Wednesday, March 1, 2017

A Cresent Moon and A Crescent Venus

If you go out tonight (March 1, 2017) or the next few nights you will see the crescent Moon and then to the right of it what appears to be a bright star. But that "star" is the planet Venus, which orbits the Sun closer than Earth does.

Though the skies were murky (as evidenced by the unsharpness of the Venus photo) I broke out my little Bushnell NorthStar 90mm Catadioptric Telescope (OTA) and mount my Canon t3i to capture these two crescents in the evening sky. The first image is Venus (cropped). The second image is the Moon (of course!)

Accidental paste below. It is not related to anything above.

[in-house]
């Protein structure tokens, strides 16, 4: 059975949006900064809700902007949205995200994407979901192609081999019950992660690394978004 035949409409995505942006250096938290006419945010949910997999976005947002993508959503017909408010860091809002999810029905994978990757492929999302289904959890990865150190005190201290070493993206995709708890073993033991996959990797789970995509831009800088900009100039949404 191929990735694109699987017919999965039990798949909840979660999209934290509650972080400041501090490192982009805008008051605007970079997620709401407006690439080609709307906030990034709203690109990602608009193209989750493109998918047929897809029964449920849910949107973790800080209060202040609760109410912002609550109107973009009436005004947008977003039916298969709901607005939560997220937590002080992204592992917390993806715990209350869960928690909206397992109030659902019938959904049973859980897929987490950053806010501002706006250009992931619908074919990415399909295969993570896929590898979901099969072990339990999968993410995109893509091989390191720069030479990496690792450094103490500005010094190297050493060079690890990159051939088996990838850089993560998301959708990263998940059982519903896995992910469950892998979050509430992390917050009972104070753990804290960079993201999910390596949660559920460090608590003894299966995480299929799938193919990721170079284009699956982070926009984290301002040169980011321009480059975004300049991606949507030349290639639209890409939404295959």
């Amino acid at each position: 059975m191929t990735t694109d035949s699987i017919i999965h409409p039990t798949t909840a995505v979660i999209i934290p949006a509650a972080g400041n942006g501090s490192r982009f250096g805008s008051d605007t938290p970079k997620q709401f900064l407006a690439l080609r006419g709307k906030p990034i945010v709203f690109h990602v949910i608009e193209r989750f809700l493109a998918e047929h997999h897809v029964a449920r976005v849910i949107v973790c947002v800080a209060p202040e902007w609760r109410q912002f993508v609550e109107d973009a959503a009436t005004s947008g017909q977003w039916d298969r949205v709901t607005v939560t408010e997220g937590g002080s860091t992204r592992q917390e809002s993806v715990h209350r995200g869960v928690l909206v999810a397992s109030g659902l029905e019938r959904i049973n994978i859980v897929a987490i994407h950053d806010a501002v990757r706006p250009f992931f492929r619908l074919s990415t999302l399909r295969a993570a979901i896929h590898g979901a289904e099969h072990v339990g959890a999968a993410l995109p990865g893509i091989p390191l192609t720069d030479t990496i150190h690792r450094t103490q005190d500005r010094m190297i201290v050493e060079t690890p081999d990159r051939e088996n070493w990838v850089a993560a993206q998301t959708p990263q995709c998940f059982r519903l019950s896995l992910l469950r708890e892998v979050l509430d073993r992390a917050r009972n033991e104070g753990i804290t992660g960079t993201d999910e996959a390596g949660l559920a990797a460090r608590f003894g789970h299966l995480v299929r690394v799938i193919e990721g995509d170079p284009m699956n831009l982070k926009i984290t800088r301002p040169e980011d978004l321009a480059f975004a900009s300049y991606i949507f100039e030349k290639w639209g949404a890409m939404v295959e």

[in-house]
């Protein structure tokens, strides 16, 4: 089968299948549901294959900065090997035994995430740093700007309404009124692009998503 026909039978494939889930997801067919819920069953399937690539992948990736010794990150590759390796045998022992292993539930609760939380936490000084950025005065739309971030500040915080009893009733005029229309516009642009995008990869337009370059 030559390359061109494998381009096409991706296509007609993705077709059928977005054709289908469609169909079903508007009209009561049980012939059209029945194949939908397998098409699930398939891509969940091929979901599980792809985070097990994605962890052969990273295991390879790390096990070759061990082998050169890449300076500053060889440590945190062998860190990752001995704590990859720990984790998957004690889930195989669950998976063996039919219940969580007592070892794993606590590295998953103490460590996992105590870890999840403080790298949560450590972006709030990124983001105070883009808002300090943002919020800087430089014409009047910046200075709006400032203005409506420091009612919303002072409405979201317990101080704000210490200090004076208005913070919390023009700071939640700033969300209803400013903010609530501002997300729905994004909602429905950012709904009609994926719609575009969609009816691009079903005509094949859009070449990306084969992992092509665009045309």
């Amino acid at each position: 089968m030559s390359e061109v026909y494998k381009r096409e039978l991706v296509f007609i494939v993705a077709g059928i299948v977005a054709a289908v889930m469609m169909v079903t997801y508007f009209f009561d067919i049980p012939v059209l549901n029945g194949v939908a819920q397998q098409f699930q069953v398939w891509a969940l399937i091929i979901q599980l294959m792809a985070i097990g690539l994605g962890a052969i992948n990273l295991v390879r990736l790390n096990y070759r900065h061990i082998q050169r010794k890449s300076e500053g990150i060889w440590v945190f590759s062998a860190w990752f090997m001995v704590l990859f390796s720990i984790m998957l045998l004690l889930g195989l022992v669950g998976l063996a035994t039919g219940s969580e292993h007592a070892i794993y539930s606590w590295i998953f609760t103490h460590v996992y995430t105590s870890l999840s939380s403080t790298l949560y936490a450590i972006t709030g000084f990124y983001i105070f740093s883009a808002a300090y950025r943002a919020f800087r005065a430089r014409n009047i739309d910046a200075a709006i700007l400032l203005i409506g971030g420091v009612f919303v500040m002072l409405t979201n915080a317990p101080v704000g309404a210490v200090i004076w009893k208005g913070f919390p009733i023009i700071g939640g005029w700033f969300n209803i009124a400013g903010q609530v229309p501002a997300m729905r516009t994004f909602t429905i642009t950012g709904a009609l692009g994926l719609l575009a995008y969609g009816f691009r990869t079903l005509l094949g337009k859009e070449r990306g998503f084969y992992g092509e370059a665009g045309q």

Venus is working its way between the Earth and the Sun and as it does so the thickness of the crescent will decrease each evening and Venus will drop lower and lower in the evening sky, drawing nearer and nearer to the Sun (from our perspective) until we will not be able to see Venus due to the glare of the Sun.

Compare the above shot to the one I took (in broad daylight) back in January (Jan. 30, 2017) and you will see the difference over time. (The distorted view is due to being out of alignment with a different scope.)

Crescent Moon (Mar. 1, 2017)

No, Venus is NOT that large compared to the Moon! In fact, the smallest crater you can see in the Moon shot is larger than Venus was in the frame of the camera!

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